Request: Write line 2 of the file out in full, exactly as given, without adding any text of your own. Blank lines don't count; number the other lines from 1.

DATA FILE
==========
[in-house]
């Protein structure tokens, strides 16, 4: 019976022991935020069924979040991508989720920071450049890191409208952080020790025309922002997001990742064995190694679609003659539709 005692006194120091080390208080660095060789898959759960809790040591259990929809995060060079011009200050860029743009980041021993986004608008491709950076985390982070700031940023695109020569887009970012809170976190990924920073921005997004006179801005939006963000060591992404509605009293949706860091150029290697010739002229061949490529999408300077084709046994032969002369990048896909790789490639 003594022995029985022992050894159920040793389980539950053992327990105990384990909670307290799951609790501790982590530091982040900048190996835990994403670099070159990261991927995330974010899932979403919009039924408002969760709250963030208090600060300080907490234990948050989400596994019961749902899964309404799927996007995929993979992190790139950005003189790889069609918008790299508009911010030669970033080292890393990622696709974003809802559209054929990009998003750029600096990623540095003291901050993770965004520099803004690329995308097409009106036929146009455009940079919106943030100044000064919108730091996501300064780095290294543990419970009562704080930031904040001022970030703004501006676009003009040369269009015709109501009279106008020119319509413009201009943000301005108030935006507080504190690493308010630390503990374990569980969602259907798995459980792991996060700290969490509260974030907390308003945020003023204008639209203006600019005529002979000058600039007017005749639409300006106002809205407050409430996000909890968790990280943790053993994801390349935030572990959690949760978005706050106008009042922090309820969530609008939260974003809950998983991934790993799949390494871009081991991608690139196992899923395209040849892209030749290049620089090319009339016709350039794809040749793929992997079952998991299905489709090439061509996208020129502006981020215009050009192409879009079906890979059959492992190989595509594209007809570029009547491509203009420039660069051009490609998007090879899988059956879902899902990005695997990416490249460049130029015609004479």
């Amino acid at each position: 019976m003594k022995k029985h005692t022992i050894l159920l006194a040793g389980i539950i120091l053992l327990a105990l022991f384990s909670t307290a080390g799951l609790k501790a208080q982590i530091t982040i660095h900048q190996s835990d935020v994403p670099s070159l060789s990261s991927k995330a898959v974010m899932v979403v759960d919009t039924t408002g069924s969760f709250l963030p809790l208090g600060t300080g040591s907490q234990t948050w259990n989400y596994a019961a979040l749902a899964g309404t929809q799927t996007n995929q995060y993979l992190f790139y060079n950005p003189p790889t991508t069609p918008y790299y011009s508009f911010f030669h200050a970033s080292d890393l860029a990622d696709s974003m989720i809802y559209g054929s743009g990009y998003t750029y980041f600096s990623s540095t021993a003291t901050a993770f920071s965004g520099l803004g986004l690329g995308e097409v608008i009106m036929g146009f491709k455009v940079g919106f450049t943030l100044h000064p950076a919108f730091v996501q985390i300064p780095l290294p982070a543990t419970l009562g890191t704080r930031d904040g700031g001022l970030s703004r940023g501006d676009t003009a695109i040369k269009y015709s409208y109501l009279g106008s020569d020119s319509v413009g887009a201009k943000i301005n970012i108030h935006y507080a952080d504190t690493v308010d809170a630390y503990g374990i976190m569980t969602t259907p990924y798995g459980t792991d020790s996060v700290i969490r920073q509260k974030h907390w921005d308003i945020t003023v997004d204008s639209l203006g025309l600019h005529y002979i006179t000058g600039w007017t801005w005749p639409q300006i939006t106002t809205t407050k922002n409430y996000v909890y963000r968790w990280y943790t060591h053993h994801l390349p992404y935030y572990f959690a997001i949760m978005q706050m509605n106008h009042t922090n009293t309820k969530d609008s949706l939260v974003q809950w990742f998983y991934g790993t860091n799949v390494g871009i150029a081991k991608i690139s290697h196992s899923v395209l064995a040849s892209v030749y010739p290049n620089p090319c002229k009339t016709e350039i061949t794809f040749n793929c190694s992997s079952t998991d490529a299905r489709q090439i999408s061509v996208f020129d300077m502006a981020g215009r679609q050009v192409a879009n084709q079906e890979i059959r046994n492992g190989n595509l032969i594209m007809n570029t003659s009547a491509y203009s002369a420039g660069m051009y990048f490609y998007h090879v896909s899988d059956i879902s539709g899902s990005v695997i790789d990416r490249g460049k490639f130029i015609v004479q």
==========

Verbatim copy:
């Protein structure tokens, strides 16, 4: 019976022991935020069924979040991508989720920071450049890191409208952080020790025309922002997001990742064995190694679609003659539709 005692006194120091080390208080660095060789898959759960809790040591259990929809995060060079011009200050860029743009980041021993986004608008491709950076985390982070700031940023695109020569887009970012809170976190990924920073921005997004006179801005939006963000060591992404509605009293949706860091150029290697010739002229061949490529999408300077084709046994032969002369990048896909790789490639 003594022995029985022992050894159920040793389980539950053992327990105990384990909670307290799951609790501790982590530091982040900048190996835990994403670099070159990261991927995330974010899932979403919009039924408002969760709250963030208090600060300080907490234990948050989400596994019961749902899964309404799927996007995929993979992190790139950005003189790889069609918008790299508009911010030669970033080292890393990622696709974003809802559209054929990009998003750029600096990623540095003291901050993770965004520099803004690329995308097409009106036929146009455009940079919106943030100044000064919108730091996501300064780095290294543990419970009562704080930031904040001022970030703004501006676009003009040369269009015709109501009279106008020119319509413009201009943000301005108030935006507080504190690493308010630390503990374990569980969602259907798995459980792991996060700290969490509260974030907390308003945020003023204008639209203006600019005529002979000058600039007017005749639409300006106002809205407050409430996000909890968790990280943790053993994801390349935030572990959690949760978005706050106008009042922090309820969530609008939260974003809950998983991934790993799949390494871009081991991608690139196992899923395209040849892209030749290049620089090319009339016709350039794809040749793929992997079952998991299905489709090439061509996208020129502006981020215009050009192409879009079906890979059959492992190989595509594209007809570029009547491509203009420039660069051009490609998007090879899988059956879902899902990005695997990416490249460049130029015609004479």